SRU joins ‘It’s On Us’ sexual assault prevention campaign

it's on us SRU logo

Sept. 30, 2015

SLIPPERY ROCK, Pa. - Slippery Rock University is joining the "It's On Us" national campaign to end sexual assault and will offer a blitz of programs, a speaker and opportunities for students, faculty and staff to sign a bystander intervention pledge during its Oct. 8-16 campaign.

Programs will include a "Men's Monday," a "Take Back the Night" event and a presentation by a father who lost his daughter to interpersonal violence.

jodi solito

   SOLITO

"We are kind of reframing the whole issue of sexual violence, to stop thinking of it as someone else's problem and start thinking of it as our own," said Jodi Solito, director of the SRU Women's Center/Pride Center.

The National campaign, launched by the White House last year, asks people to sign a four-point pledge promising to help keep women and men safe from sexual assault.

SRU's departments and offices of residence life, Greek life, multicultural development, student health center, athletics, The Women's Center and Army ROTC are collaborating to create critical mass about the issue.

Solito said she became aware of the national campaign and pushed to offer it at SRU.

Gary Cuccia, founder of the Demi Brae Cuccia Awareness Organization in Monroeville, will speak on dating violence at 6 p.m., Oct. 8, in the Smith Student Center Theater. His organization honors the memory of his late 16-year-old daughter Demi Brae, who was murdered by a former boyfriend, John Mullarkey, Jr. in 2007. Mullarkey was convicted of first-degree murder and sentenced to life in prison without parole.

"My mission is to educate our youth, parents, communities and educational system about the dangers of teen dating violence," Cuccia said.

Army ROTC will host a pledge-signing tent at the Oct. 10 homecoming game in Mihalik-Thompson Stadium. Signers will be asked to sign the It's On Us pledge to:

• Recognize that non-consensual sex is sexual assault;

• Identify situations in which assault may occur;

• Intervene in situations when consent is not or cannot be given; and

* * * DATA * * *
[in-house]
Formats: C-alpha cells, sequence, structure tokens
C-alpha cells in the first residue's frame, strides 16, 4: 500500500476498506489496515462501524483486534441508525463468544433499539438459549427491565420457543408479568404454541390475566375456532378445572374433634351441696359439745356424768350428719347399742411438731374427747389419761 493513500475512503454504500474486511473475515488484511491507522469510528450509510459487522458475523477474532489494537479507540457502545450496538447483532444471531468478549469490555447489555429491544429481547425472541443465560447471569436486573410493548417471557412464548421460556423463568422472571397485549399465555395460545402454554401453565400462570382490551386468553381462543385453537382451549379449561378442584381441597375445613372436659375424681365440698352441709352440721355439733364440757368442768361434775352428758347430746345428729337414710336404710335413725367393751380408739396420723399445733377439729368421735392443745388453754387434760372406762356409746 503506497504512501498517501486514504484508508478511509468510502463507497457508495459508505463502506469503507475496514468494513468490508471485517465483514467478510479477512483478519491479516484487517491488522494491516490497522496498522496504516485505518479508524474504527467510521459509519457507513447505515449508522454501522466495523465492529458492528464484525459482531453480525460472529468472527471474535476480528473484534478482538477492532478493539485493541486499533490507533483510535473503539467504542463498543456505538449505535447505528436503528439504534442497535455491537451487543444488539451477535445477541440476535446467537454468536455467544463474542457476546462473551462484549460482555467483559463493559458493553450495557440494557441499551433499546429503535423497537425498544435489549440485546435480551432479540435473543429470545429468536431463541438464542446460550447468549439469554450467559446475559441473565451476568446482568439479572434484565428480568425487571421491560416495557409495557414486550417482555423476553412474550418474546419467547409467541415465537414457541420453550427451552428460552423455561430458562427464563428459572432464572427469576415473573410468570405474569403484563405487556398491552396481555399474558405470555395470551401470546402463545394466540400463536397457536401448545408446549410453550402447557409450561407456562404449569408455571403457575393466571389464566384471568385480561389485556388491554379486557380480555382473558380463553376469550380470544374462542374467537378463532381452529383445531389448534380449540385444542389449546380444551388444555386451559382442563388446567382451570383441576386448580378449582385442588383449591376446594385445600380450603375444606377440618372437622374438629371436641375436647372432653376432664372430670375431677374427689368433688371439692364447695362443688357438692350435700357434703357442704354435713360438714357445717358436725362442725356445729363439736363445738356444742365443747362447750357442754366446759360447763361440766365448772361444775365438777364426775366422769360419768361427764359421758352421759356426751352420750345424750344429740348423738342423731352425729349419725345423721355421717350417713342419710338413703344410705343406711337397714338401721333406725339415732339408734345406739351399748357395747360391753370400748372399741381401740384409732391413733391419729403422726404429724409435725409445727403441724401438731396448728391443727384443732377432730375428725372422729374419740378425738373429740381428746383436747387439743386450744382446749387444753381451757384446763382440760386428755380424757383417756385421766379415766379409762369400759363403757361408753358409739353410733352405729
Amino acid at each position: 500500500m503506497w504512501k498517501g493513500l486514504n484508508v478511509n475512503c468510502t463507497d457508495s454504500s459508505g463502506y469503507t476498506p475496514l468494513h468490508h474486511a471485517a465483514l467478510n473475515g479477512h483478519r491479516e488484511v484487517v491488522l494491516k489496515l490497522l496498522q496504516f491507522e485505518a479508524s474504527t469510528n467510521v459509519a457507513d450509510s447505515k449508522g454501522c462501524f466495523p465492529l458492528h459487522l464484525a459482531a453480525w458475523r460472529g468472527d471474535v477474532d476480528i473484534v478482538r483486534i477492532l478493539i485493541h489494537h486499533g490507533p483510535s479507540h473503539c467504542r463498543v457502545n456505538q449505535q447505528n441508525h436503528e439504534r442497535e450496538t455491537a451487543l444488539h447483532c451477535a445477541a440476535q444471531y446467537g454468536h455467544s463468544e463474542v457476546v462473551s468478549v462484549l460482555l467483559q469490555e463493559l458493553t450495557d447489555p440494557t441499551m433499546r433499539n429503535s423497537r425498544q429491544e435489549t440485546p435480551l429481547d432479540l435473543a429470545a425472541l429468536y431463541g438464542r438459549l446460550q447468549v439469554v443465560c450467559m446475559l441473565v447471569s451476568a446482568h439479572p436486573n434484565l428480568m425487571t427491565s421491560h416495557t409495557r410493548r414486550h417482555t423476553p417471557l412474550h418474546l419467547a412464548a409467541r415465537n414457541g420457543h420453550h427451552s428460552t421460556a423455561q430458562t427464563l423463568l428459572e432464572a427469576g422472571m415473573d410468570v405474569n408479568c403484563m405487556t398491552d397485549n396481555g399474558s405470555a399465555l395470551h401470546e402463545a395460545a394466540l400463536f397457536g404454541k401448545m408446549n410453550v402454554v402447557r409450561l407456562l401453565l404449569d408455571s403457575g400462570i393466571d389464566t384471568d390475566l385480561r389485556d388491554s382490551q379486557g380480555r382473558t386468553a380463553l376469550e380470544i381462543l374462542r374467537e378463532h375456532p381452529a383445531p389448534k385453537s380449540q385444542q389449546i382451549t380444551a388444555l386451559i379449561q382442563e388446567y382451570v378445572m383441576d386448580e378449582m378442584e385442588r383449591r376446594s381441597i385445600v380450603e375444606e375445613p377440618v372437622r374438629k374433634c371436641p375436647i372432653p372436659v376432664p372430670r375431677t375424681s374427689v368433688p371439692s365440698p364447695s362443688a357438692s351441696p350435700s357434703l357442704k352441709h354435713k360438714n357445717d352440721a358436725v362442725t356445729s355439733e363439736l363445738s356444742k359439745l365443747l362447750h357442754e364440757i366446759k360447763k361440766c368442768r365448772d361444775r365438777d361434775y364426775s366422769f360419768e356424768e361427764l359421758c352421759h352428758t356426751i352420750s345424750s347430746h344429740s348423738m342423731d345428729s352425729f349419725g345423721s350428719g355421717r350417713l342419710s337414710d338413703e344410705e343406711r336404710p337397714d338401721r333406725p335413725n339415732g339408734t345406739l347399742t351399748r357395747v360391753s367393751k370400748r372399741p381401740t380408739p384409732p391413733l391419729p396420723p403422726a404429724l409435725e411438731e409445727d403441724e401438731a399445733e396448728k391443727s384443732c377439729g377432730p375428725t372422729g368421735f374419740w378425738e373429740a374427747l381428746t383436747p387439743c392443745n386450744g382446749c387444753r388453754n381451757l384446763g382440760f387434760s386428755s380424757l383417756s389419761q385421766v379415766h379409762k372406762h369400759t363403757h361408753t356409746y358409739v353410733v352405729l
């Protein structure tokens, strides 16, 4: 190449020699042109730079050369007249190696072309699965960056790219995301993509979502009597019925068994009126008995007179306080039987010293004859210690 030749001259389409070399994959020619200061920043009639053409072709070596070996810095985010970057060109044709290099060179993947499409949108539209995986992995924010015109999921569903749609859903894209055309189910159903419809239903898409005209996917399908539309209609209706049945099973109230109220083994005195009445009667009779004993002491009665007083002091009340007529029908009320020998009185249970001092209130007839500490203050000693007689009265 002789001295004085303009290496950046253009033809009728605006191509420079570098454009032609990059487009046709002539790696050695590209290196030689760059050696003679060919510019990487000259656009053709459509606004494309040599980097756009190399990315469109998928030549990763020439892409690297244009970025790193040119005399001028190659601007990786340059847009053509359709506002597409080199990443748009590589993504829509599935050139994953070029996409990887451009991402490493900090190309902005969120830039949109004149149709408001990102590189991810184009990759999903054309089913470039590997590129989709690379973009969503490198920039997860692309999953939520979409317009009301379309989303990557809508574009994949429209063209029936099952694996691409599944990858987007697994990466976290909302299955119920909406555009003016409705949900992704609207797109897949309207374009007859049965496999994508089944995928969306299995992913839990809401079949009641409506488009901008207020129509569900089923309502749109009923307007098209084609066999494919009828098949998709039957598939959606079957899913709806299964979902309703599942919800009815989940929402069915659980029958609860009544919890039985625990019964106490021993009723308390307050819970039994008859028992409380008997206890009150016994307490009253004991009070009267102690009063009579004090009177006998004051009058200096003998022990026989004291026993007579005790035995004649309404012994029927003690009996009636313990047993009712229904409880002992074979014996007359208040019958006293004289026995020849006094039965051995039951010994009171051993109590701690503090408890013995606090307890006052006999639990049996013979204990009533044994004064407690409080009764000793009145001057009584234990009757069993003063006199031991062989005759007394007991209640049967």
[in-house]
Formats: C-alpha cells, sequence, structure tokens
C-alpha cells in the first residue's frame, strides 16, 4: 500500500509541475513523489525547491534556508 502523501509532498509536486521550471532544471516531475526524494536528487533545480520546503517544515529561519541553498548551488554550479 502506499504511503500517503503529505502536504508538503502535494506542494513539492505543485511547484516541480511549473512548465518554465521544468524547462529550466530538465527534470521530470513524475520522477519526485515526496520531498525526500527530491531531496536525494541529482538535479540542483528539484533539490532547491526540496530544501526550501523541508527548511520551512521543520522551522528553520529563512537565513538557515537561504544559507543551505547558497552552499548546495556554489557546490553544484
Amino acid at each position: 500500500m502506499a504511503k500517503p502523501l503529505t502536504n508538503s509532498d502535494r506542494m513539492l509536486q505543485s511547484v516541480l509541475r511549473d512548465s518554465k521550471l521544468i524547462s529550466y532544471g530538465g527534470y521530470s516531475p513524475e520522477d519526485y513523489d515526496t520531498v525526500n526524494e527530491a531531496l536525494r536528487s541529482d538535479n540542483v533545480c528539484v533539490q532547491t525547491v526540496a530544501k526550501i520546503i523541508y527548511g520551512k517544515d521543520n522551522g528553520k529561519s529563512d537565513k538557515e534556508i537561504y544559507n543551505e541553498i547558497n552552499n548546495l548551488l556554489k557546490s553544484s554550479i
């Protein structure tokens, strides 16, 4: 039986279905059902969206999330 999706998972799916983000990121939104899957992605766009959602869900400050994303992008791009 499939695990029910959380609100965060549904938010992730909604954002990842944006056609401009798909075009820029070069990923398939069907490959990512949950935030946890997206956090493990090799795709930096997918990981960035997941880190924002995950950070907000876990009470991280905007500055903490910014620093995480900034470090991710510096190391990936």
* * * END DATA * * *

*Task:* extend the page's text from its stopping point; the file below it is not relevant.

• Create an environment where sexual assault is unacceptable and survivors are supported.

The documentary "The Mask You Live In," which follows boys and young men as they struggle to stay true to themselves while negotiating America's definition of masculinity, will be shown at 6 p.m., Oct. 12, in Room 105 of Vincent Science Center. Joe Van Hannak, instructor in the counseling center, will lead a post-documentary discussion.

"Take Back the Night," a rally and march across campus, begins at 5:30 p.m., Oct. 13, in the Student Government Association Pavilion.

A screening of the documentary "The Hunting Ground," an expose of sexual assaults on U.S. campuses, will be shown at 6 p.m., Oct. 15 at Smith Student Center Theater. A panel discussion will follow.

corinne gibson

   GIBSON

Corinne Gibson, SRU director of multicultural development, said one of the main goals is to instill a sense of responsibility for bystanders to come forward.

"We should all step in to say something," Gibson said. "If you feel like something is going on with another person who is not a willing participant, we cannot look away."

Tips for what you can do to be part of the solution include:

• Talk to your friends honestly and openly about sexual assault.

• Don't just be a bystander -- if you see something, intervene in any way you can.

• Trust your gut. If something looks like it might be a bad situation, it probably is.

• Be direct. Ask someone who looks like they may need help if they're OK.

• Get someone to help you if you see something -- enlist a friend, bartender, or host to help step in.

• Keep an eye on someone who has had too much to drink.

• If you see someone who is too intoxicated to consent, enlist their friends to help them leave safely.

• Recognize the potential danger of someone who talks about planning to target another person at a party.

• Be aware if someone is deliberately trying to intoxicate, isolate or corner someone else.

• Get in the way by creating a distraction, drawing attention to the situation, or separating them.

• Understand that if someone does not or cannot consent to sex, it's rape.

• Never blame the victim.


MEDIA CONTACT: Gordon Ovenshine | 724.738.4854 | gordon.ovenshine@sru.edu